'I like this interview; I get cakes and cats!':the effect of prior relationships on interview talk


Research interviews are a form of interaction jointly constructed by the interviewer and interviewee, what Silverman (2001: 104) calls 'interview-as-local-accomplishment'. From this perspective, interviews are an interpretative practice in which what is said is inextricably tied to where it is said, how it is said and, importantly, to whom it is said (Holstein and Gubrium, 2004). The relationship between interviewer and interviewee, then, is fundamental in research interviews. But what happens when the relationship between interviewer and interviewee is not only that of researcher-informant but also involves other roles such as colleague and friend? In this article we will show how prior relationships are invoked and made relevant by both parties during educational research interviews and how these prior relationships therefore contribute to the 'generation' (Baker, 2004: 163) of interview data. © 2010 The Author(s).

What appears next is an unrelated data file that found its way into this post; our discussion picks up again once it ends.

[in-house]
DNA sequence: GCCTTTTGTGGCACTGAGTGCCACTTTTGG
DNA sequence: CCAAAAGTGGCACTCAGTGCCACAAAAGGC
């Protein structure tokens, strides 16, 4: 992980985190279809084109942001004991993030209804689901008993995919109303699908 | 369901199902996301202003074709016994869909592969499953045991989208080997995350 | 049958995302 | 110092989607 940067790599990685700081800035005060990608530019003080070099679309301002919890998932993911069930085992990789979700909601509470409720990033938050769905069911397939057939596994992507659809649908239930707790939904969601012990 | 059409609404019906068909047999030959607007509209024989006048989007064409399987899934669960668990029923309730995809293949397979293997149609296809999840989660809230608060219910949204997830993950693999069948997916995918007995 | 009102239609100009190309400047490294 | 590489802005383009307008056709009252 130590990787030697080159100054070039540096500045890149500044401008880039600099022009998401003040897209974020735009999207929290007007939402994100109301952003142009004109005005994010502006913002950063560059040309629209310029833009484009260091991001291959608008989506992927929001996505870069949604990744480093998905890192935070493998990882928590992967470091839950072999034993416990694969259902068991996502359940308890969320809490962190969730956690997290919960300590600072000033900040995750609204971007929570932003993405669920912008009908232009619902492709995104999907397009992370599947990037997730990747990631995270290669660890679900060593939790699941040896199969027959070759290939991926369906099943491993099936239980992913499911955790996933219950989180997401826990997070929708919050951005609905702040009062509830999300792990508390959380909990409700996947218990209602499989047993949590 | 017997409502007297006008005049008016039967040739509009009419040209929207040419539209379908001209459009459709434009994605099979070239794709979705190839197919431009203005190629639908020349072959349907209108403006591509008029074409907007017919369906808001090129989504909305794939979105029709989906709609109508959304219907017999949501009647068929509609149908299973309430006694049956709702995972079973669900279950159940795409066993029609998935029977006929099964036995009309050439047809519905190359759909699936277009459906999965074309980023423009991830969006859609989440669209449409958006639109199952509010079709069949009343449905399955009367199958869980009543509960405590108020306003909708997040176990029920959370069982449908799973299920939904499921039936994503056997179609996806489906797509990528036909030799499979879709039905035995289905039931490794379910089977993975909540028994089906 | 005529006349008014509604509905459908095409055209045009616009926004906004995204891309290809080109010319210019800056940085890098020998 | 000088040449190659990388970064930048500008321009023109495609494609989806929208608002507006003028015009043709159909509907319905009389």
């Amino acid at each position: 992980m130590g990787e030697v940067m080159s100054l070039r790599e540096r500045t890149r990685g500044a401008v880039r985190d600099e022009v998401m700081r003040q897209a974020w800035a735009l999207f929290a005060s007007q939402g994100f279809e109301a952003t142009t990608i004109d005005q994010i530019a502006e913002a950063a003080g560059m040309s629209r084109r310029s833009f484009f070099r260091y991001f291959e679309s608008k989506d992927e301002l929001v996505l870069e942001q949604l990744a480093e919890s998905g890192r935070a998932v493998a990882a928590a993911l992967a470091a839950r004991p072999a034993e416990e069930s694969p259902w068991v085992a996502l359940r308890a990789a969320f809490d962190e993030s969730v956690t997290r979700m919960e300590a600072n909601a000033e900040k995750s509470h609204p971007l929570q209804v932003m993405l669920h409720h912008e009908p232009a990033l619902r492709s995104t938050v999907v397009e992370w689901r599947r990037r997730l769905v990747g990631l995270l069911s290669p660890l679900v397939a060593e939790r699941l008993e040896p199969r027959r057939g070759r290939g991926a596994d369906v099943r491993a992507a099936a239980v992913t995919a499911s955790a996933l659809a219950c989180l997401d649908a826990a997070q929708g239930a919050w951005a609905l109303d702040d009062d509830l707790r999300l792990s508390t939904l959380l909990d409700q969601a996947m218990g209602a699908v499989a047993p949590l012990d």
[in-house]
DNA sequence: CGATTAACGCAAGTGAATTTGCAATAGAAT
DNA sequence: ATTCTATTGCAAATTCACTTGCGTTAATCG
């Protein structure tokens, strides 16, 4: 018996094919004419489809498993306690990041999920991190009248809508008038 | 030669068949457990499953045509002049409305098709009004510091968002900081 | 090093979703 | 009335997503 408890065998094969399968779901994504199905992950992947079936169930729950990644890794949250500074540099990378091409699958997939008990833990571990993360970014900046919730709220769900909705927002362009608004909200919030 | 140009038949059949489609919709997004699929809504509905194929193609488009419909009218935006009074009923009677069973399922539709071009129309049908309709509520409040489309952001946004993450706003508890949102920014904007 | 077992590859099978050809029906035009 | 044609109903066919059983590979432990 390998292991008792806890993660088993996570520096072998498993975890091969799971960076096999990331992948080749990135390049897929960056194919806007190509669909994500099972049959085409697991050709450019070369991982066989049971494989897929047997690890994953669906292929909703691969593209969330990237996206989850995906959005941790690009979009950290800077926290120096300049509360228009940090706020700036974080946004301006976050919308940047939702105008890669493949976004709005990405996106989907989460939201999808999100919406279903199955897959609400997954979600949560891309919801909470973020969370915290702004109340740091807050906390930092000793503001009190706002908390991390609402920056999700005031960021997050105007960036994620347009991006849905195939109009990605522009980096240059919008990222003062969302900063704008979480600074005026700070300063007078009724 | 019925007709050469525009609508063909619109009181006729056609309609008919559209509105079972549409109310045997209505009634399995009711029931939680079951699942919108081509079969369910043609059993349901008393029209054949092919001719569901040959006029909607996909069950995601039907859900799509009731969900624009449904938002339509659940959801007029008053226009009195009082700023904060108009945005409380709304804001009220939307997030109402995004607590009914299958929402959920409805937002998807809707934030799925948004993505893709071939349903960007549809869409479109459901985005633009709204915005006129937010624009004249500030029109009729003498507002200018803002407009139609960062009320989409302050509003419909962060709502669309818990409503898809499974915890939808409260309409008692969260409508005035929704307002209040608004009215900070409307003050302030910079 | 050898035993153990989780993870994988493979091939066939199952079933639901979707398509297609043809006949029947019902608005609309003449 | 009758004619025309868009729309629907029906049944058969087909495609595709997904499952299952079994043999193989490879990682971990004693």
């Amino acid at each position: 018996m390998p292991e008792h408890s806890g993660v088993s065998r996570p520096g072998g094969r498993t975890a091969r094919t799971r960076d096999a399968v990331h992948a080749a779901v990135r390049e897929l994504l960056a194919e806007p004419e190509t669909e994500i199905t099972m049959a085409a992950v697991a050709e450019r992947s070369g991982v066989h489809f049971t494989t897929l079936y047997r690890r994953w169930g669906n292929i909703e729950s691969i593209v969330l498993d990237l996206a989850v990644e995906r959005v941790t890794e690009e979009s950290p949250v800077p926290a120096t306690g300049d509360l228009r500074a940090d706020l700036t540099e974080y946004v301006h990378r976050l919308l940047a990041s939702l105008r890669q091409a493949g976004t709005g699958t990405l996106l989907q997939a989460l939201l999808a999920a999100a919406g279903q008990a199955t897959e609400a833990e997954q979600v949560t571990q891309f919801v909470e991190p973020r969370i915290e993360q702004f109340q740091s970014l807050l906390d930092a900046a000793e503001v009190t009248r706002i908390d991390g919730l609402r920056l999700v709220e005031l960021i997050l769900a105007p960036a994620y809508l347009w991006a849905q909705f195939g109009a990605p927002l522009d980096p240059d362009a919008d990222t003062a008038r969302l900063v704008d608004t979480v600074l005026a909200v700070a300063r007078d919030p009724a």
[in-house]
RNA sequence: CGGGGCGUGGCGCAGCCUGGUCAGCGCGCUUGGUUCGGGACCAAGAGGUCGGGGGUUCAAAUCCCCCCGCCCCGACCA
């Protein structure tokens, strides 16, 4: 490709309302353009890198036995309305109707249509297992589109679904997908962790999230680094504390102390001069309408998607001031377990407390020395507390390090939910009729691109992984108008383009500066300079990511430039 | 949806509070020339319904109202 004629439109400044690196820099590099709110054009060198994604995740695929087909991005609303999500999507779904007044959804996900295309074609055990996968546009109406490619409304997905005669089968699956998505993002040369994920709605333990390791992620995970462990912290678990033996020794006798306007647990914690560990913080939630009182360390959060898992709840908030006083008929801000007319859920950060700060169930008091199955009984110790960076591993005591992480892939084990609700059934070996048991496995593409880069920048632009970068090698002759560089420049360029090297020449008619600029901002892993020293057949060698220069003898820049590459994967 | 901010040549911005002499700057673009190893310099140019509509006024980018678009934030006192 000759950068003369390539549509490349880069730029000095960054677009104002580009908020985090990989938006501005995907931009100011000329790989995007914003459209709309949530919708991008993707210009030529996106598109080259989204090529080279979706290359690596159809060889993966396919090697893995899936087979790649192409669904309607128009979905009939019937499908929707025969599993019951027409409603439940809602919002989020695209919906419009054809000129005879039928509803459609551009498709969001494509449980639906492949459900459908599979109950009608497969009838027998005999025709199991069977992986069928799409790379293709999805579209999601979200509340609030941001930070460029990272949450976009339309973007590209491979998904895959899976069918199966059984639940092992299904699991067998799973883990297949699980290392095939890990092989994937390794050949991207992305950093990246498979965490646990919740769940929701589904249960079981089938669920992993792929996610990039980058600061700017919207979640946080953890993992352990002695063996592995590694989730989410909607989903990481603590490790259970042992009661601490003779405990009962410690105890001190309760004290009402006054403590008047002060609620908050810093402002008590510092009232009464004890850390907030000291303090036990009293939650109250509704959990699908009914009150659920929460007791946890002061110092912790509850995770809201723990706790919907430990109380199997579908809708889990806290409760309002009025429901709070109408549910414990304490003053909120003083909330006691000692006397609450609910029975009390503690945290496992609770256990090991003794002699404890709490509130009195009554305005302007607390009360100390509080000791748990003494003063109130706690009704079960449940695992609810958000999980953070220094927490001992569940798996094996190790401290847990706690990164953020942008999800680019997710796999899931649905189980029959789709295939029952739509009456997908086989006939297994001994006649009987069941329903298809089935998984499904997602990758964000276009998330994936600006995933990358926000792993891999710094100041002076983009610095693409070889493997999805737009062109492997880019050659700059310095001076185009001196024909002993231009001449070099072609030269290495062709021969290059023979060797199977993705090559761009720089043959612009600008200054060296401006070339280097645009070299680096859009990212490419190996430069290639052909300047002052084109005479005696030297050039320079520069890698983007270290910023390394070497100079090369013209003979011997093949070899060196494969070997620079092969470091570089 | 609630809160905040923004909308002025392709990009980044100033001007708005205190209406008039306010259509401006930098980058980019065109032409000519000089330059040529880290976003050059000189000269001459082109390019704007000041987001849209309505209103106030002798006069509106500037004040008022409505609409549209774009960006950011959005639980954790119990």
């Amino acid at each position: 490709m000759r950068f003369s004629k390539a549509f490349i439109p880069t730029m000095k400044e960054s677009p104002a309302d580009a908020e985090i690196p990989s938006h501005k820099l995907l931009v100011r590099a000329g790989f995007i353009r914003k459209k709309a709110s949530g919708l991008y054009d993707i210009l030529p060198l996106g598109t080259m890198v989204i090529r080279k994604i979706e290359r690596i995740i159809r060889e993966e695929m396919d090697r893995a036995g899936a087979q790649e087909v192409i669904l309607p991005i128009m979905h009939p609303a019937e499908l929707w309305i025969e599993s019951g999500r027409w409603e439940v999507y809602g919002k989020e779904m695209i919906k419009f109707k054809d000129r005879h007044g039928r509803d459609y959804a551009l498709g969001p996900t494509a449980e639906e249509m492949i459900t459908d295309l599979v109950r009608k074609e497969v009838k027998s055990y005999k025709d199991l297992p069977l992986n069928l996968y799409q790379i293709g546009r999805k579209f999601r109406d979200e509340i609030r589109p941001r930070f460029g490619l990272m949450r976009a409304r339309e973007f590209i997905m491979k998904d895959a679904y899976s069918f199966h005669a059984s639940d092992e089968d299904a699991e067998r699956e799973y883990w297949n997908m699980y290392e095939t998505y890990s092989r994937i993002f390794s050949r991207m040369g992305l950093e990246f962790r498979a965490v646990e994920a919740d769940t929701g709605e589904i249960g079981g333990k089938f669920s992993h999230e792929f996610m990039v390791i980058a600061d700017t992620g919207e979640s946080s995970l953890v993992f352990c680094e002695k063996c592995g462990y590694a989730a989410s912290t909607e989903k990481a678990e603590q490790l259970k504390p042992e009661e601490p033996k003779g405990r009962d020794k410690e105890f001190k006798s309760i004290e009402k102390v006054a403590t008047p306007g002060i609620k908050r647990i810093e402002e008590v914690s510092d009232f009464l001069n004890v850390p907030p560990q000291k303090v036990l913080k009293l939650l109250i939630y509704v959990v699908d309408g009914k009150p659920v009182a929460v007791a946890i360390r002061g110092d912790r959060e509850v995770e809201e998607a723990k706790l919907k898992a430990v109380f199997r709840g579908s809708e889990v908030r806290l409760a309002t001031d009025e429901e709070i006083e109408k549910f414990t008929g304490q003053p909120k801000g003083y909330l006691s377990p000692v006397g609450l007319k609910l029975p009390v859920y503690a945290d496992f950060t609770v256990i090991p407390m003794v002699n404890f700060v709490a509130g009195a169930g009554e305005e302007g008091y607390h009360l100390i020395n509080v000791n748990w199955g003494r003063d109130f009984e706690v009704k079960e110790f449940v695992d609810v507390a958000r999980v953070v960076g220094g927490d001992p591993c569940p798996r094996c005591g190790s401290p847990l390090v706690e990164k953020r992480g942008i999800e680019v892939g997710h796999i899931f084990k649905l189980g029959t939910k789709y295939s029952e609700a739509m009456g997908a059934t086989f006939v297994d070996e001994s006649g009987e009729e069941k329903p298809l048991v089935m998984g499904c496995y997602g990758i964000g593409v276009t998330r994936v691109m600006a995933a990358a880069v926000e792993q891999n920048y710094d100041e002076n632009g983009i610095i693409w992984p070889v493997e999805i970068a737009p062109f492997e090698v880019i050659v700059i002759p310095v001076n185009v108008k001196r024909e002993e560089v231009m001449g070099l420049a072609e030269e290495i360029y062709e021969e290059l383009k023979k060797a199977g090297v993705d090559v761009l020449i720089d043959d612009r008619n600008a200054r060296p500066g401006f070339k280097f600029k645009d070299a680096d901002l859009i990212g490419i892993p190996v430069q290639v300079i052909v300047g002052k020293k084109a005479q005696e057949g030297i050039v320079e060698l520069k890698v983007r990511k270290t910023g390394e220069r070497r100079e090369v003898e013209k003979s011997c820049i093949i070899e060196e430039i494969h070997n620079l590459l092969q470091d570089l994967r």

Divisions: ?? 53981500Jl ??
College of Business and Social Sciences > School of Social Sciences & Humanities > Centre for Language Research at Aston (CLaRA)
College of Business and Social Sciences > School of Social Sciences & Humanities
Publication ISSN: 1741-3109
Last Modified: 29 Nov 2023 10:18
Date Deposited: 01 Jun 2010 13:49
Full Text Link: http://www.uk.s ... d=Journal201501
Related URLs: http://www.scop ... tnerID=8YFLogxK (Scopus URL)
PURE Output Type: Article
Published Date: 2010-10-01
Authors: Garton, Sue
Copland, Fiona M.



Version: Accepted Version

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